The Lady’s Lullaby

About the Story

This little short story is probably a rather strange interpretation of the song that inspired it. While listening to a radio show of a friend of mine, I heard a beautifully written song by Zoë Wren. The song is one of the tracks on her album which can be purchased on Bandcamp. The track which is titled Silkie Lullaby can also be found on my Jaidie’s Favourites spotify playlist.

The Lady’s Lullaby.

I had a child once; he came from the ocean. I found him in a basket of seaweed that lay upon the sparkling sands of the beach I call my home. We lived in a little hut on the edge of the beach surrounded by a green wall of forest where I thought him all he needed to learn during the day. By night, we sat by the fire I would light on the sand and I would sing him a lullaby that my mother sang to me. He grew from a little boy into a handsome, strapping young man who craved the tastes of adventure. He began to ask questions about lands unknown…questions for which I had no answers.

I watched as he built a boat and made plans for setting sail. I watched as he gathered the necessary materials he would need for his journey. I watched and could do nothing to stop him. While he worked, I sang our lullaby, giving him something to take on his travels while never forgetting his home.

On the dawn of his leaving, I hug my son, a man who smelt of salt and brine. As he boarded his boat, he gave me one last message. “Think of me my mother dear, as I venture far from hear. Your son I may no longer be, now I’m a sailor meant for sea.”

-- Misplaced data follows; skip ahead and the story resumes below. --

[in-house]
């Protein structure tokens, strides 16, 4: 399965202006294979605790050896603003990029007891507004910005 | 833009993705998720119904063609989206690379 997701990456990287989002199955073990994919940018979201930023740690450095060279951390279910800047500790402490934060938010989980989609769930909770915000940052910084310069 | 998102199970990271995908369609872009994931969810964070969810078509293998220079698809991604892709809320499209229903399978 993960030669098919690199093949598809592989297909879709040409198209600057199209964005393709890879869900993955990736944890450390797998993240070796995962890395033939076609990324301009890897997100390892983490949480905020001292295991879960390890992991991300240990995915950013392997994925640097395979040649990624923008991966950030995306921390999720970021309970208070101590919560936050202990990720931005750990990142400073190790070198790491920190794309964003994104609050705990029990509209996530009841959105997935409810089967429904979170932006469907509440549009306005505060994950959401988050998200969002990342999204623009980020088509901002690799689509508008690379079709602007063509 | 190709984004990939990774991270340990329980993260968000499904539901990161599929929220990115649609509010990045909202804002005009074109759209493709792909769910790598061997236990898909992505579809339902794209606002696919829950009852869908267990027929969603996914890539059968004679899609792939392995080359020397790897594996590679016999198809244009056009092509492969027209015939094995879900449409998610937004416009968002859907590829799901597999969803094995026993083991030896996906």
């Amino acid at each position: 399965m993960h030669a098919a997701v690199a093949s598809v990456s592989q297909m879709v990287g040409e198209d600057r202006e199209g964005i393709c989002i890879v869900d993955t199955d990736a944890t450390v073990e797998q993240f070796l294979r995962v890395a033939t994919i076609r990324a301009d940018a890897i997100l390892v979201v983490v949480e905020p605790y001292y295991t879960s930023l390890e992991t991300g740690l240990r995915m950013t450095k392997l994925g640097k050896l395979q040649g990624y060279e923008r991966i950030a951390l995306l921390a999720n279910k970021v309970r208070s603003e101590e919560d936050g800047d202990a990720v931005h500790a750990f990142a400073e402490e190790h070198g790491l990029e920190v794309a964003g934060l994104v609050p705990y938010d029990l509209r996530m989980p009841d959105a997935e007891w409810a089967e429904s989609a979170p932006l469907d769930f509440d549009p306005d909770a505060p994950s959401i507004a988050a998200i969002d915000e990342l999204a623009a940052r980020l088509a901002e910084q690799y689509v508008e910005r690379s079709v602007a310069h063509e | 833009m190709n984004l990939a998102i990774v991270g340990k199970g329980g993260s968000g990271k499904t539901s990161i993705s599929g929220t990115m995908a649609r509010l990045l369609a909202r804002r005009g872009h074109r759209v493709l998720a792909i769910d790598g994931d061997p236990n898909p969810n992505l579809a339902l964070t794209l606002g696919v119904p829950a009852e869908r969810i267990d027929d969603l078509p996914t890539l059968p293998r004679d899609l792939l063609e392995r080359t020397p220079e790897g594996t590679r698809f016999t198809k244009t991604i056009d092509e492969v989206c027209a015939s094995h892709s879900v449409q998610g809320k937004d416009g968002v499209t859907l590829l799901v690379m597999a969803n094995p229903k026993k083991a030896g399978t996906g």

I watched as he pushed his boat out into the water and climbed aboard with oars in hand. As he set sail, I sang the lullaby with my face lifted to the heavens. With my heart full of emotion, I continued to sing though I knew he could no longer hear her voice.


They say that if you travel past the Sule Skerry you will still hear the lady’s lullaby. If you look carefully, you might even see a sailboat passing by, a young man at the helm.


One thought on “The Lady’s Lullaby

  1. Hello, I heard about your perpetual inability to find work. Listen, I understand: being a useless, no-skilled, fat suit of moving meat would make it hard to find work. But, if I may, let me proffer a suggestion: you should go into fettish curement treatment. I mean as a specialist. Imagine how much scaring you could impose on a human brain with that cottage cheese anus, or those hairy armpits with the greasy underarm hairm or the feet dripping in sweat and toe jam from just a night’s sleep.


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